Identifying dark patterns

Dark patterns are generated using the colored buttons that appear when installing programs or apps. They are also observed when entering some websites. These buttons guide the user to the one that “is most convenient for us to press.” The inconvenience occurs when the web uses the buttons to take us “where they want.” This action constitutes a dark pattern and is a trick used by websites, programs, and applications to induce the user to register, buy something, or provide data.

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The detail is that these actions are activated against the user’s will. This happens because websites and apps take advantage of the fact that most users do not read all the things on the pages or elements that are shown to them. 

There are various dark patterns that lead users to “click” where they do not want and to provide information unintentionally. An example of this is when accepting the terms of use; at that moment, they are presented as mandatory when they are actually optional.

Examples of dark patterns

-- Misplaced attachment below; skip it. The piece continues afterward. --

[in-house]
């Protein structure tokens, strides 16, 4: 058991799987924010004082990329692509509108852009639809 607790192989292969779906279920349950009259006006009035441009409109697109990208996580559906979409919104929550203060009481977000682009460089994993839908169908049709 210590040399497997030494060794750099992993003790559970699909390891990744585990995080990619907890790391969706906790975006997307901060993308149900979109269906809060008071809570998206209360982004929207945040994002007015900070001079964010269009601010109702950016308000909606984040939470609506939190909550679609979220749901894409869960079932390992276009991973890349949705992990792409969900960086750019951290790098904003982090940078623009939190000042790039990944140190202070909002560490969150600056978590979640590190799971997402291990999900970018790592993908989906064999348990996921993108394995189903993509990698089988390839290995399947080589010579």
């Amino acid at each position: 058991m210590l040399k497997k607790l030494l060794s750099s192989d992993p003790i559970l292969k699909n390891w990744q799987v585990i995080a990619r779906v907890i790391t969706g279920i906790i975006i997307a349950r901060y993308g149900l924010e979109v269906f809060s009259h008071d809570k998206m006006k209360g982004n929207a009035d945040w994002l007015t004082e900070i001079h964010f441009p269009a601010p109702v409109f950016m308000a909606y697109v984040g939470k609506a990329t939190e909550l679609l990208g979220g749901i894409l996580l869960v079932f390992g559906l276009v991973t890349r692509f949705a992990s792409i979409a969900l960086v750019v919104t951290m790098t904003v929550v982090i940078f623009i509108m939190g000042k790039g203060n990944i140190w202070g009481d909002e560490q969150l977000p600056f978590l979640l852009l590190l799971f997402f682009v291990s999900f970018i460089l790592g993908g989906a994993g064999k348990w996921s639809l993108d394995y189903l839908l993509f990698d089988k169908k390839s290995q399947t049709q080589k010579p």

A case of dark patterns is represented by Amazon Prime. At the time of subscription, users have to click a button to access the free 30-day trial period. The situation becomes unpleasant when trying to avoid charging those test days. They guide users through two or three different pages to affirm that “do not want to continue enjoying the benefits of Amazon Prime” when the truth is that users do enjoy the full trial period.

Another button is found once the free trial has ended and wants to cancel Amazon Prime renewal. The trick used is that, during the trial period, a button is displayed on the web to indicate that the Prime service is going to continue. That button can be seen in various places on the page. If users do not want to renew and click on the aforementioned button by mistake, it will automatically renew and charge the fee.

How to identify dark patterns

Bear in mind that the dark pattern strategy is based on distracting the user. The design of the web takes that as a premise and consciously makes users focus their attention on one thing to distract from another.

To achieve their goal, they use the following tricks:

  • Bait and Switch (lure and switch)
  • Spam friend
  • Covert advertisements
  • Forced continuity
  • Hidden costs

To avoid falling into these tricks, be very alert when browsing a website. Read all the information carefully, and avoid clicking a button automatically. It is best to be vigilant and navigate wisely.

Keep in touch with our blog to read the latest news and innovations in the cybersecurity world. 

Dark patterns

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